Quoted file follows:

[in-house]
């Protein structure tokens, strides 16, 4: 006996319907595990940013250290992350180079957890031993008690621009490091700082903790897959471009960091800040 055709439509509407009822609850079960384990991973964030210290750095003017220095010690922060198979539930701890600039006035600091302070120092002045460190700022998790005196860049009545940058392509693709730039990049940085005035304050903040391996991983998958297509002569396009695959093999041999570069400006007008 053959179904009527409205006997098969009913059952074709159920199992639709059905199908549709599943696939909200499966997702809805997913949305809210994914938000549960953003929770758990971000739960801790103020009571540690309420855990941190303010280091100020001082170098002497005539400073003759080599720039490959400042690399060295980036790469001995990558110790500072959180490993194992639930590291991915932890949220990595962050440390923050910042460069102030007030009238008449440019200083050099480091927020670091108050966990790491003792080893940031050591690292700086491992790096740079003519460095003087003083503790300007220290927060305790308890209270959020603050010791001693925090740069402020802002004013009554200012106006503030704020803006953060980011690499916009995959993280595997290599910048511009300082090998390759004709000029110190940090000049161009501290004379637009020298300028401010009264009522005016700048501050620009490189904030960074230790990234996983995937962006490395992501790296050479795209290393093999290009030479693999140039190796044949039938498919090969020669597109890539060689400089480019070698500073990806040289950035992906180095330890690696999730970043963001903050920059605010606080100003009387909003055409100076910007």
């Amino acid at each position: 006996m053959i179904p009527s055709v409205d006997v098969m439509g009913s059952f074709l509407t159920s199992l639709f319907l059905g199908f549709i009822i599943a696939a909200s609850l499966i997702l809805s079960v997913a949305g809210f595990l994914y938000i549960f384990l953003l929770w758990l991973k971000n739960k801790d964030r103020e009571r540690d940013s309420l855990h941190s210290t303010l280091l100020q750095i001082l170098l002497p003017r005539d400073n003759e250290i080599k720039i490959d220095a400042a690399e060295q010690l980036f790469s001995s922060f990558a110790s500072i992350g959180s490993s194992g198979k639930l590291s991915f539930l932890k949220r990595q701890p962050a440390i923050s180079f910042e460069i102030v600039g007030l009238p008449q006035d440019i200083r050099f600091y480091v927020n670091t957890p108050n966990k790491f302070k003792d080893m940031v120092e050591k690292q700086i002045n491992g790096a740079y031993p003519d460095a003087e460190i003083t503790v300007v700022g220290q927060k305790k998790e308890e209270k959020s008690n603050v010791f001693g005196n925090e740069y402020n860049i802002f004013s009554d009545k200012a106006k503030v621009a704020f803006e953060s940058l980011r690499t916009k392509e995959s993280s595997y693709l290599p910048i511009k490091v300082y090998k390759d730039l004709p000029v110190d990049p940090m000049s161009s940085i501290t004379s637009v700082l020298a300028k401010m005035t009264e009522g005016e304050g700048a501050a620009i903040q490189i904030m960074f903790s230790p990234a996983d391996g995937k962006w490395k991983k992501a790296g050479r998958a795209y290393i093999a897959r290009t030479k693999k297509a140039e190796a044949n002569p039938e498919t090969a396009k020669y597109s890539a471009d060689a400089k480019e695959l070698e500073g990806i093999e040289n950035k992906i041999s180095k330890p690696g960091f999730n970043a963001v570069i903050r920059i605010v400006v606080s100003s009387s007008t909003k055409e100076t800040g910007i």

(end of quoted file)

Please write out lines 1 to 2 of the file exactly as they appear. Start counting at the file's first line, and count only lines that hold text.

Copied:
[in-house]
């Protein structure tokens, strides 16, 4: 006996319907595990940013250290992350180079957890031993008690621009490091700082903790897959471009960091800040 055709439509509407009822609850079960384990991973964030210290750095003017220095010690922060198979539930701890600039006035600091302070120092002045460190700022998790005196860049009545940058392509693709730039990049940085005035304050903040391996991983998958297509002569396009695959093999041999570069400006007008 053959179904009527409205006997098969009913059952074709159920199992639709059905199908549709599943696939909200499966997702809805997913949305809210994914938000549960953003929770758990971000739960801790103020009571540690309420855990941190303010280091100020001082170098002497005539400073003759080599720039490959400042690399060295980036790469001995990558110790500072959180490993194992639930590291991915932890949220990595962050440390923050910042460069102030007030009238008449440019200083050099480091927020670091108050966990790491003792080893940031050591690292700086491992790096740079003519460095003087003083503790300007220290927060305790308890209270959020603050010791001693925090740069402020802002004013009554200012106006503030704020803006953060980011690499916009995959993280595997290599910048511009300082090998390759004709000029110190940090000049161009501290004379637009020298300028401010009264009522005016700048501050620009490189904030960074230790990234996983995937962006490395992501790296050479795209290393093999290009030479693999140039190796044949039938498919090969020669597109890539060689400089480019070698500073990806040289950035992906180095330890690696999730970043963001903050920059605010606080100003009387909003055409100076910007």